Tag Archives: twitter

Follow us on Twitter!

With a recent revamping of our Spatial Interest Group Website we decided to take a look at social networking tools and how we might employ them for a greater visibility for the site and a more dynamic content. It caused me to revisit Twitter, to explore the possibility to set up a group account (for restricted membership not without a third party paid service) and to set up my personal digital environment that would allow to shorten URLs, manage accounts, and send Tweets from everywhere I was going, physically and virtually. It also pulled me into the academic network of Twitter users.

I have blogged about Twitter before, because I have been curious about the academic value of social networking tools, and how it ties into faculty work. While in my opinion there is still too much ‘noise’ in the information that’s being put out there, it is interesting to see its adoption by members of academic institutions, who engage in exchanges with their colleagues. According to this study of 1400 college faculty members, participation on Twitter is up from 30.7 in 2009 to 35.2% in 2010. 72.2% of this user group use Twitter to share information with peers and 70.4% use it as a real-time news source. My guess, based on the number of tweets from the network I entered, would be that most, if not all of the contributors have tweeted for less then a year, probably even only a few months.

What is most compelling for me is that some of my faculty have begun to take up tweeting as routine activity (@juemos, @SimonJackman), which has become a great source of information, quite relevant for my work as ATS. What better way to know what your faculty are up to?

Curiously, only a third of the respondents used Twitter in a course “sometimes,” “occasionally,” or “frequently.” Suspected cause: the students. Stanford students are not on Twitter.

If you are interested in the work of the ATS group beyond this blog, you can follow the Stanford ATSs @mljockers @cncoleman, and @ceng_l, or our interest group @stanfordspatial.

Twitter for Academics?

While the discussion about Twitter for Academics is not new, it tends to focus on individuals or on its use in teaching. Here I will be looking at on particular feature of Twitter, the hashtag, which is used to organize information related to a specific topic.

For a while I have been subscribing to the RSS feed for #rstats, which is the hashtag being used to label tweets related to R, a free software environment for statistical computing, which comes with a lot of good reasons to be used in academic research. According to my RSS feed reader there have been more than 1380 tweets since Jan 1, 2010 – but how useful is this information really? Might there be a way to determine the quality?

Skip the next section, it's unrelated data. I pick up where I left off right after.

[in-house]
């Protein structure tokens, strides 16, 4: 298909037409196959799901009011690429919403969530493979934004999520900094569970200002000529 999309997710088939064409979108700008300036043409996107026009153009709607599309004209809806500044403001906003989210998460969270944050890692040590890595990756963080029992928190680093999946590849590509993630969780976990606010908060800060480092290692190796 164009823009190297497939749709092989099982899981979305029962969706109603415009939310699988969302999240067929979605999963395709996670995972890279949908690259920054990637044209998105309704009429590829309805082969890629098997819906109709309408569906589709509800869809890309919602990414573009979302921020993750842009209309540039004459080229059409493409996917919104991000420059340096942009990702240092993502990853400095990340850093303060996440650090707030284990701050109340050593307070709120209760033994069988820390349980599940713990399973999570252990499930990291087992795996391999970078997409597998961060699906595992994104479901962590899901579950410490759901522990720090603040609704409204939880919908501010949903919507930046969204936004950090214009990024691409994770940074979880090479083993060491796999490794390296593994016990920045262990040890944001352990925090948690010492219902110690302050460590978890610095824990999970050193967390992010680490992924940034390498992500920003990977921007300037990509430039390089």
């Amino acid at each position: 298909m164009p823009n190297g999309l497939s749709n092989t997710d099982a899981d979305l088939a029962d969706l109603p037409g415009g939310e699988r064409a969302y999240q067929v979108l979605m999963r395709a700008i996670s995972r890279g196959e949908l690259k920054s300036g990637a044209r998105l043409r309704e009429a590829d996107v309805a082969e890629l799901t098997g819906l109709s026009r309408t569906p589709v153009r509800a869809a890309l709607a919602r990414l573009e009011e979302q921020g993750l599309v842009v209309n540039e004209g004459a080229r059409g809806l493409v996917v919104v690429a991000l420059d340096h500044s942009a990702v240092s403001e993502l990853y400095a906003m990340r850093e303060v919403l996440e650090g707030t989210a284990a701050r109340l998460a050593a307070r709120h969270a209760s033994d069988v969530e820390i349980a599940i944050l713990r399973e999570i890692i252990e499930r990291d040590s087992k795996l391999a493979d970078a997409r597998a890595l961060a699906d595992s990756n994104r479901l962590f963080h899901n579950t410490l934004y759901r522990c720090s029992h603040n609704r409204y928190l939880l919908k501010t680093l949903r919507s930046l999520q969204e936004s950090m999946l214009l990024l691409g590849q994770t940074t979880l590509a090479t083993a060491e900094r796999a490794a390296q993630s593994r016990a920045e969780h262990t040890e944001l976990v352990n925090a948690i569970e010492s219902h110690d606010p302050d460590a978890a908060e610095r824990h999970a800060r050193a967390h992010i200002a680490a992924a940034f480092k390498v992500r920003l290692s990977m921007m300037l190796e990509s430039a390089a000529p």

What a better way then using R itself to try and look at the posts.

For this  I extended a function in Jeff Gentry’s twitteR package (yes, you can tweet from within R). Taking advantage of the Twitter search API I downloaded about 250 posts.

The following barchart breaks down the number of tweets per username. Maybe not surprisingly, and similar to a pattern often found on listservs, lot of users have only few posts, while few that post several times. Looking at the 50% quantile, shows us that the break is at user “jeromyanglim”, so there are 11 out of 104 (10.6%) users responsible for half of the posts. If we trust that those users make meaningful contributions we can assume that at least 50% of the messages are useful.

Tweets with #rstats hashtag broken down by username

Could the inclusion of links in a tweet be considered as indicator that the post is useful? The following breaks down the tweets accordingly. Assuming posts that contain links may point to other useful information that would indicate that almost two thirds of the posts could be of potential interest.

Percentage of tweets that contain links

Might the addition of certain other hashtags that themselves are indicative of useful other lists be an indication of value? In the following we find a rough breakdown of the hashtags used in the posts, (not cleaned up for different spellings). In addition to #statistics, we find #hadoop, #textmate, #sna, #SAS, #HPC among the most listed, but yes we do find #BeeR as well.

Hashtags used in #rstats posts

The deficiencies and limitations of this quick-and-dirty analysis are evident. However, in the future it might not be too hard to come up with some rough statistical indicators for the information value of tweets. After all, it may help make Twitter a more useful tool for academics.

If you want to try this yourself, here is my code.